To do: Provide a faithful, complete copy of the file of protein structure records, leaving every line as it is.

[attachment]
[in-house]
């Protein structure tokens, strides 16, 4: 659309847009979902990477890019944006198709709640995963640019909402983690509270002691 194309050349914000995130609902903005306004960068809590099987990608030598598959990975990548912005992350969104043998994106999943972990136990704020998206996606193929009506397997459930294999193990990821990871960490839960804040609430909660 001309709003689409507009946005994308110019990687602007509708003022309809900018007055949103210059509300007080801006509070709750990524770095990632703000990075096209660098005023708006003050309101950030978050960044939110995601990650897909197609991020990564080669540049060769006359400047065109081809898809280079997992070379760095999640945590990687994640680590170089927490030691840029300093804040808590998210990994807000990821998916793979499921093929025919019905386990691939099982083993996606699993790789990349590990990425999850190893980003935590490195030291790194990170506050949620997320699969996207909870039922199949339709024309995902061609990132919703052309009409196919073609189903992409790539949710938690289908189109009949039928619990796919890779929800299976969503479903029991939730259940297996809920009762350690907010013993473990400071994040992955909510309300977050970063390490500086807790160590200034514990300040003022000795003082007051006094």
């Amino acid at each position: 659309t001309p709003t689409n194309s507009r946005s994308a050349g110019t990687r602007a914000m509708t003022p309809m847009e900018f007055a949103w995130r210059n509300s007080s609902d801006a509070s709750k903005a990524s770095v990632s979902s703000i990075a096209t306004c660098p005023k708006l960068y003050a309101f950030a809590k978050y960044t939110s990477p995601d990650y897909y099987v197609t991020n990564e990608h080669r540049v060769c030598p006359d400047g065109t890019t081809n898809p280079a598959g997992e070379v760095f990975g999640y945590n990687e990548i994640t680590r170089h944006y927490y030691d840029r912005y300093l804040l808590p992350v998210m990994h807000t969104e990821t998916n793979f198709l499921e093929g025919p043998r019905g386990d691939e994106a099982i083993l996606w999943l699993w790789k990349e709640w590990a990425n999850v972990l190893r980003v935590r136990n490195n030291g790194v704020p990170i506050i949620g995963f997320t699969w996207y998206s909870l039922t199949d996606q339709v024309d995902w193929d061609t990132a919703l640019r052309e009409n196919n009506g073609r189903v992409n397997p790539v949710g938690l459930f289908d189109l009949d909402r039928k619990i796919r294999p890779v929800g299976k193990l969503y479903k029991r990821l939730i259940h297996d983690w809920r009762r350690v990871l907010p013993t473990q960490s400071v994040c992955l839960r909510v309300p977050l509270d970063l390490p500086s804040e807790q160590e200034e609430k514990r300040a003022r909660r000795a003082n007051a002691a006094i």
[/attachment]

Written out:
[in-house]
């Protein structure tokens, strides 16, 4: 659309847009979902990477890019944006198709709640995963640019909402983690509270002691 194309050349914000995130609902903005306004960068809590099987990608030598598959990975990548912005992350969104043998994106999943972990136990704020998206996606193929009506397997459930294999193990990821990871960490839960804040609430909660 001309709003689409507009946005994308110019990687602007509708003022309809900018007055949103210059509300007080801006509070709750990524770095990632703000990075096209660098005023708006003050309101950030978050960044939110995601990650897909197609991020990564080669540049060769006359400047065109081809898809280079997992070379760095999640945590990687994640680590170089927490030691840029300093804040808590998210990994807000990821998916793979499921093929025919019905386990691939099982083993996606699993790789990349590990990425999850190893980003935590490195030291790194990170506050949620997320699969996207909870039922199949339709024309995902061609990132919703052309009409196919073609189903992409790539949710938690289908189109009949039928619990796919890779929800299976969503479903029991939730259940297996809920009762350690907010013993473990400071994040992955909510309300977050970063390490500086807790160590200034514990300040003022000795003082007051006094």
């Amino acid at each position: 659309t001309p709003t689409n194309s507009r946005s994308a050349g110019t990687r602007a914000m509708t003022p309809m847009e900018f007055a949103w995130r210059n509300s007080s609902d801006a509070s709750k903005a990524s770095v990632s979902s703000i990075a096209t306004c660098p005023k708006l960068y003050a309101f950030a809590k978050y960044t939110s990477p995601d990650y897909y099987v197609t991020n990564e990608h080669r540049v060769c030598p006359d400047g065109t890019t081809n898809p280079a598959g997992e070379v760095f990975g999640y945590n990687e990548i994640t680590r170089h944006y927490y030691d840029r912005y300093l804040l808590p992350v998210m990994h807000t969104e990821t998916n793979f198709l499921e093929g025919p043998r019905g386990d691939e994106a099982i083993l996606w999943l699993w790789k990349e709640w590990a990425n999850v972990l190893r980003v935590r136990n490195n030291g790194v704020p990170i506050i949620g995963f997320t699969w996207y998206s909870l039922t199949d996606q339709v024309d995902w193929d061609t990132a919703l640019r052309e009409n196919n009506g073609r189903v992409n397997p790539v949710g938690l459930f289908d189109l009949d909402r039928k619990i796919r294999p890779v929800g299976k193990l969503y479903k029991r990821l939730i259940h297996d983690w809920r009762r350690v990871l907010p013993t473990q960490s400071v994040c992955l839960r909510v309300p977050l509270d970063l390490p500086s804040e807790q160590e200034e609430k514990r300040a003022r909660r000795a003082n007051a002691a006094i």